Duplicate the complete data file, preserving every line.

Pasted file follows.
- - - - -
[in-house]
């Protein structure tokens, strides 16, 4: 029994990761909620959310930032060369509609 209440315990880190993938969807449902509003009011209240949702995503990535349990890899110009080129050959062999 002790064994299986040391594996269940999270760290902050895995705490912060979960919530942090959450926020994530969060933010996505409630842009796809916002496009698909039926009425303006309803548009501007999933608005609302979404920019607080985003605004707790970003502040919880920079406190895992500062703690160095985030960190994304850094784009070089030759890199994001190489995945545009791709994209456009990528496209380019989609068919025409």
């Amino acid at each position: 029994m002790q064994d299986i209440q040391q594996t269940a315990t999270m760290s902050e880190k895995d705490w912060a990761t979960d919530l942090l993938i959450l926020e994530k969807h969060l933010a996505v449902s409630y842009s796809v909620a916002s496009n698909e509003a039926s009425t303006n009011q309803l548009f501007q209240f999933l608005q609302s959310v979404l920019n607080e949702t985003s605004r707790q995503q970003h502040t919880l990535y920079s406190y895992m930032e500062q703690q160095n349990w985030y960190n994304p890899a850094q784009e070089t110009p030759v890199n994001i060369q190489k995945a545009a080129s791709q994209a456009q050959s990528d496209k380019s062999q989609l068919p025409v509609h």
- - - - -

[in-house]
């Protein structure tokens, strides 16, 4: 029994990761909620959310930032060369509609 209440315990880190993938969807449902509003009011209240949702995503990535349990890899110009080129050959062999 002790064994299986040391594996269940999270760290902050895995705490912060979960919530942090959450926020994530969060933010996505409630842009796809916002496009698909039926009425303006309803548009501007999933608005609302979404920019607080985003605004707790970003502040919880920079406190895992500062703690160095985030960190994304850094784009070089030759890199994001190489995945545009791709994209456009990528496209380019989609068919025409």
């Amino acid at each position: 029994m002790q064994d299986i209440q040391q594996t269940a315990t999270m760290s902050e880190k895995d705490w912060a990761t979960d919530l942090l993938i959450l926020e994530k969807h969060l933010a996505v449902s409630y842009s796809v909620a916002s496009n698909e509003a039926s009425t303006n009011q309803l548009f501007q209240f999933l608005q609302s959310v979404l920019n607080e949702t985003s605004r707790q995503q970003h502040t919880l990535y920079s406190y895992m930032e500062q703690q160095n349990w985030y960190n994304p890899a850094q784009e070089t110009p030759v890199n994001i060369q190489k995945a545009a080129s791709q994209a456009q050959s990528d496209k380019s062999q989609l068919p025409v509609h």